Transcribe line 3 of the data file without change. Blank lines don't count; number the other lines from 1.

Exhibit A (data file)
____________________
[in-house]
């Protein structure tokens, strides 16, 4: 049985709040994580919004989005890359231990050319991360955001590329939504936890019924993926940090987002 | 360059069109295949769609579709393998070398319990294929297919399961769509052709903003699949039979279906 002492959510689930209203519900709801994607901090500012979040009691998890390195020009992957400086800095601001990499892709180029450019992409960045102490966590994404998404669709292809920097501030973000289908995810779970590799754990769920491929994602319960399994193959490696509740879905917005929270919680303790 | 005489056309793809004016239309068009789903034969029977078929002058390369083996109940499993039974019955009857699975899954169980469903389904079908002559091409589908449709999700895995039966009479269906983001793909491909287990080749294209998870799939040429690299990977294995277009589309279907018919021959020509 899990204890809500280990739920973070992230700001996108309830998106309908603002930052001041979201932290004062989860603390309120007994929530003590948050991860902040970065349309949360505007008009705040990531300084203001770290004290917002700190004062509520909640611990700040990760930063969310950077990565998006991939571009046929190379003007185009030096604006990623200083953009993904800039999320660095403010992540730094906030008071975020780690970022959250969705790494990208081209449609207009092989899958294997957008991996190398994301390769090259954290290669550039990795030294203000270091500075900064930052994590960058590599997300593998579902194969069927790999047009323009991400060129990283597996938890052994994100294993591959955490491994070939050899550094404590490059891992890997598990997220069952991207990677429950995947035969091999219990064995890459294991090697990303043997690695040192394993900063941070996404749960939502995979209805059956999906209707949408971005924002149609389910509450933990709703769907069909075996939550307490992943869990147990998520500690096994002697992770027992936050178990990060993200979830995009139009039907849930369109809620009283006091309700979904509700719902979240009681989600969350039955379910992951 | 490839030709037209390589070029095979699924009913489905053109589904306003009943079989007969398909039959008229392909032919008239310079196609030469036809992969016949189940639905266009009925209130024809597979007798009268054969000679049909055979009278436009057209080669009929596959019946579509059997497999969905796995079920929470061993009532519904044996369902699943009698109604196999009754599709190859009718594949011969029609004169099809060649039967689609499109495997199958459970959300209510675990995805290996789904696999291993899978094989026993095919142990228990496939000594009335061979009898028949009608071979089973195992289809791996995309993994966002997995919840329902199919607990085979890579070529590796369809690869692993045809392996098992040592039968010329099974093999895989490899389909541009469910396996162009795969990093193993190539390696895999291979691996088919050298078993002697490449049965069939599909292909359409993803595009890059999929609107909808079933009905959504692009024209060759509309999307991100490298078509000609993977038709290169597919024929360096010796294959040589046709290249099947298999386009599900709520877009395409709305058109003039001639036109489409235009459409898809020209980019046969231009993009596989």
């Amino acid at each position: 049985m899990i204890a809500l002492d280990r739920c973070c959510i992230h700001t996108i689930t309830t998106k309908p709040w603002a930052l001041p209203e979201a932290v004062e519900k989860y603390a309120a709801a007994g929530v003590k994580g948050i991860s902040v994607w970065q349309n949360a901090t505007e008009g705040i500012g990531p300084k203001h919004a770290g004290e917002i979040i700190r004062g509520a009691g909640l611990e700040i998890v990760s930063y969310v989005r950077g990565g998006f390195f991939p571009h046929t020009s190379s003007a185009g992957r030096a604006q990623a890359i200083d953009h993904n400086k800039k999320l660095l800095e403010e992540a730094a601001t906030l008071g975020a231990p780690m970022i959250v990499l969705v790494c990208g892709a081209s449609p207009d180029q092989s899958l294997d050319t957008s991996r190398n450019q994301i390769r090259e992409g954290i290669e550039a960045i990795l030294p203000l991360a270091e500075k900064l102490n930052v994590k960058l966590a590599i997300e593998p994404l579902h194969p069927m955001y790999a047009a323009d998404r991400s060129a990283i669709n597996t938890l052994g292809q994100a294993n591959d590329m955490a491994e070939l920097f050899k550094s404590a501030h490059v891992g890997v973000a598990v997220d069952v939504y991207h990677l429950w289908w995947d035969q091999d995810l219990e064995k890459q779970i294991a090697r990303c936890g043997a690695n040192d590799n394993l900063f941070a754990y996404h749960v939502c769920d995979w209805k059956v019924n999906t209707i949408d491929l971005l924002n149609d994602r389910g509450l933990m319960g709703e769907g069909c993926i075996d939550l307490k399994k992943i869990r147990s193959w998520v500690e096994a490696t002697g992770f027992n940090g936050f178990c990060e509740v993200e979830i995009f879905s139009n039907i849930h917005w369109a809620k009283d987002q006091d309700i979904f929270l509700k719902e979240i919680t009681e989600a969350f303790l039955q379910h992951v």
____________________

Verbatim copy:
């Amino acid at each position: 049985m899990i204890a809500l002492d280990r739920c973070c959510i992230h700001t996108i689930t309830t998106k309908p709040w603002a930052l001041p209203e979201a932290v004062e519900k989860y603390a309120a709801a007994g929530v003590k994580g948050i991860s902040v994607w970065q349309n949360a901090t505007e008009g705040i500012g990531p300084k203001h919004a770290g004290e917002i979040i700190r004062g509520a009691g909640l611990e700040i998890v990760s930063y969310v989005r950077g990565g998006f390195f991939p571009h046929t020009s190379s003007a185009g992957r030096a604006q990623a890359i200083d953009h993904n400086k800039k999320l660095l800095e403010e992540a730094a601001t906030l008071g975020a231990p780690m970022i959250v990499l969705v790494c990208g892709a081209s449609p207009d180029q092989s899958l294997d050319t957008s991996r190398n450019q994301i390769r090259e992409g954290i290669e550039a960045i990795l030294p203000l991360a270091e500075k900064l102490n930052v994590k960058l966590a590599i997300e593998p994404l579902h194969p069927m955001y790999a047009a323009d998404r991400s060129a990283i669709n597996t938890l052994g292809q994100a294993n591959d590329m955490a491994e070939l920097f050899k550094s404590a501030h490059v891992g890997v973000a598990v997220d069952v939504y991207h990677l429950w289908w995947d035969q091999d995810l219990e064995k890459q779970i294991a090697r990303c936890g043997a690695n040192d590799n394993l900063f941070a754990y996404h749960v939502c769920d995979w209805k059956v019924n999906t209707i949408d491929l971005l924002n149609d994602r389910g509450l933990m319960g709703e769907g069909c993926i075996d939550l307490k399994k992943i869990r147990s193959w998520v500690e096994a490696t002697g992770f027992n940090g936050f178990c990060e509740v993200e979830i995009f879905s139009n039907i849930h917005w369109a809620k009283d987002q006091d309700i979904f929270l509700k719902e979240i919680t009681e989600a969350f303790l039955q379910h992951v």